Saturday 3 December 2016

Jobs are in focus as China's next leader plans tour of farms and firms

Thomas Molloy, Louise Hogan and Tom Brady

Published 18/02/2012 | 05:00

BUSINESS chiefs will use a three-day visit here by Chinese leader-in-waiting Xi Jinping to make a concerted pitch to boost trade between the two countries.

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Ireland has failed to exploit China's position as the world's second-largest economy. And, as a result, China accounts for only 3pc of our total exports, which is small by international standards.

Enterprise Ireland has identified China as a potential major trading partner with two-way trade currently standing at €5bn a year.

Ireland imported goods worth €2.46bn in the first 11 months of last year and exported a further €2.25bn worth, according to the latest trade figures published earlier this week.

Imports of food and drink form a fraction of the total while equipment makes up the bulk of all trade.

Irish companies are likely to sign a number of "door-opening" agreements with Mr Xi, the Chinese vice president, over the weekend.

Mr Xi arrives in Shannon this afternoon following a trip to the US, which saw Chinese firms place orders for farm produce worth billions of dollars.

The visit comes as China worries about food supplies for its 1.3 billion inhabitants. Chinese and American officials have agreed a five-year strategic co-operation to focus on long-term food security.

Mr Xi's visit to the US included a 4,000-acre soyabean farm where he spoke of his "special feeling" for farmers and rural communities.

During his stay here, Mr Xi will attend the Ireland-China Trade and Investment Forum at the Royal Hospital, Kilmainham, Dublin, on Monday.

Enterprise Ireland said exports by Irish indigenous

firms to China grew by 10pc to €251m in 2010 and an estimated further 10pc growth to €276m in 2011 when the final figures are totted up.

"There's just enormous potential," Foreign Minister Eamon Gilmore said yesterday.

"This is a significant visit politically, but also at this point in Ireland's recovery path."

Mr Gilmore said he would be selling Ireland to Mr Xi as a strategically located country within the EU, which was part of the eurozone but also a "bridge" to Africa and the US.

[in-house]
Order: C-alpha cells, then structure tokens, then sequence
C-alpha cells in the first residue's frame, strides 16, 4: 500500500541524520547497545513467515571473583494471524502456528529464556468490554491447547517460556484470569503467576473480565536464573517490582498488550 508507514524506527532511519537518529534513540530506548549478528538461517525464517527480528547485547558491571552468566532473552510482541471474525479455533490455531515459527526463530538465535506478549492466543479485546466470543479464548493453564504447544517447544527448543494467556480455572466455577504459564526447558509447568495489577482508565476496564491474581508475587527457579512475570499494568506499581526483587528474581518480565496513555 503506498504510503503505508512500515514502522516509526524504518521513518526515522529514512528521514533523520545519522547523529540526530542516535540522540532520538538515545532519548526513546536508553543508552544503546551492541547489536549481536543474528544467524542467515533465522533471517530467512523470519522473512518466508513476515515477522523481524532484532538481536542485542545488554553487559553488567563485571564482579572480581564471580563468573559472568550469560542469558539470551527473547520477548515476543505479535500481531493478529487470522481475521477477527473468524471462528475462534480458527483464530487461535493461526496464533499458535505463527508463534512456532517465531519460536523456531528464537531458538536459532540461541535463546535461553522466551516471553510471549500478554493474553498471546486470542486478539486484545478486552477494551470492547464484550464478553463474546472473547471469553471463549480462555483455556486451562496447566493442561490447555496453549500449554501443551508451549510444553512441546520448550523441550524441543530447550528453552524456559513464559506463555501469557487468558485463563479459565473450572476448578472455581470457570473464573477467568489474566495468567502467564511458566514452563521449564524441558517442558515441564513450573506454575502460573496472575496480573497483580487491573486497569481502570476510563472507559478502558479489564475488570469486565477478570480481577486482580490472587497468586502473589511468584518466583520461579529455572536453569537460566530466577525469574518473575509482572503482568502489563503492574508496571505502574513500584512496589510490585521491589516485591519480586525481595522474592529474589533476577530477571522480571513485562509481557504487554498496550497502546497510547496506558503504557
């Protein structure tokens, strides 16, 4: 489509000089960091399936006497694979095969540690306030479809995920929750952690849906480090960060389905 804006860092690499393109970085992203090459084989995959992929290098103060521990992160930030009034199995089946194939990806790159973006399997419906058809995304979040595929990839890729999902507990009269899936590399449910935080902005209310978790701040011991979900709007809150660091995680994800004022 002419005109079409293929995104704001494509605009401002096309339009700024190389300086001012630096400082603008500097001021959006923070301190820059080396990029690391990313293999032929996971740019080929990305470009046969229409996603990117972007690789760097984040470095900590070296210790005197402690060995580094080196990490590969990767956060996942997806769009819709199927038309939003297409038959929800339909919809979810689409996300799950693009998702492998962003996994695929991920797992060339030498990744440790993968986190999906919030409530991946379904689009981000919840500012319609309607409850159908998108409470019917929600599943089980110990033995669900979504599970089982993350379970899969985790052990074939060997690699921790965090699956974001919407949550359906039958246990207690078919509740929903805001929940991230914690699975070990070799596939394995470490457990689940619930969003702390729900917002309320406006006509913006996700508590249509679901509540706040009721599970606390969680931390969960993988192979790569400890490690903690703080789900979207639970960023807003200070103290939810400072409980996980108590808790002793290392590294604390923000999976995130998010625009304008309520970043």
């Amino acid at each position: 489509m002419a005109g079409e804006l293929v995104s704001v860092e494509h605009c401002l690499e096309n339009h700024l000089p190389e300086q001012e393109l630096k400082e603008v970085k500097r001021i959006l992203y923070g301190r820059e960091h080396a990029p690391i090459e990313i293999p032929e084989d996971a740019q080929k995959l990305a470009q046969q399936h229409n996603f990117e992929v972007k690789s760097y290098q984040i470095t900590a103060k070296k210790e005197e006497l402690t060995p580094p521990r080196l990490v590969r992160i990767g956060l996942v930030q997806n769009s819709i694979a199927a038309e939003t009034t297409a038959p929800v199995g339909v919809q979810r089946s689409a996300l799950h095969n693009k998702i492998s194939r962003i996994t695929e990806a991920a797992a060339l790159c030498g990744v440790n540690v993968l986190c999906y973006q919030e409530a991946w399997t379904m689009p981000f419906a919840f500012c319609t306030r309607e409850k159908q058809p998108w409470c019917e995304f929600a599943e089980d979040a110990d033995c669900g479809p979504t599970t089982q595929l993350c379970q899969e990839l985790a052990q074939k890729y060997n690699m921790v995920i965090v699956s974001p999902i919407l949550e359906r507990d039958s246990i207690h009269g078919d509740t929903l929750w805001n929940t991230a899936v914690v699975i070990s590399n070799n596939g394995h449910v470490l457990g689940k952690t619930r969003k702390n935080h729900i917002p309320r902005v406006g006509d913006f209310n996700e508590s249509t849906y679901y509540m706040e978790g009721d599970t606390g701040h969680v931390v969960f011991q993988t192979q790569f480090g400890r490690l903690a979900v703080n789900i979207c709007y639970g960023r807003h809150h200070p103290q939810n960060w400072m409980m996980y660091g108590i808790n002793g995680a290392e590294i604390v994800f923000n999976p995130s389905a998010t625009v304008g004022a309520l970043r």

More than 140 Irish companies have offices in China, employing some 10,000 Chinese workers in the region.

Enterprise Ireland said there were several areas where there were major opportunities for Irish companies in education, aviation, financial services, software and agri-machinery.

There are now 126 joint programmes in place between Irish and Chinese universities, with around 5,000 Chinese students in third-level education here and many more taking English-language courses.

Gardai will put a discreet security operation in place with members of the emergency response unit providing protection for Mr Xi.

Dinner

Extra uniformed personnel will also be on the streets for crowd control but officers do not expect any major traffic disruption. The Defence Forces have also put a number of contingency measures in place.

Mr Xi will have dinner with Mr Gilmore in Bunratty Castle this evening before spending the night at Dromoland Castle.

He will visit a farm at Sixmilebridge, Co Clare, tomorrow morning and then take in the Cliffs of Moher, a demonstration of GAA games in Croke Park, a dinner in Dublin Castle hosted by Taoiseach Enda Kenny and a private performance of Riverdance in the O'Reilly Theatre.

Amnesty International Ireland has written to the Taoiseach and the Tanaiste, urging them to deliver a clear and forceful message on human rights in China.

Noeleen Hartigan, programmes director of Amnesty International Ireland, said China's human rights record was appalling with a minimum of 190,000 people in "administrative detention", many in forced labour camps.

Members of the Irish Falun Dafa Association, which represents practitioners of the spiritual Falun Gong movement outlawed in China in 1999, are expected to use the occasion to call for an end to persecution.

WHy xi jinping should get our attention: james downey, page 26

Irish Independent

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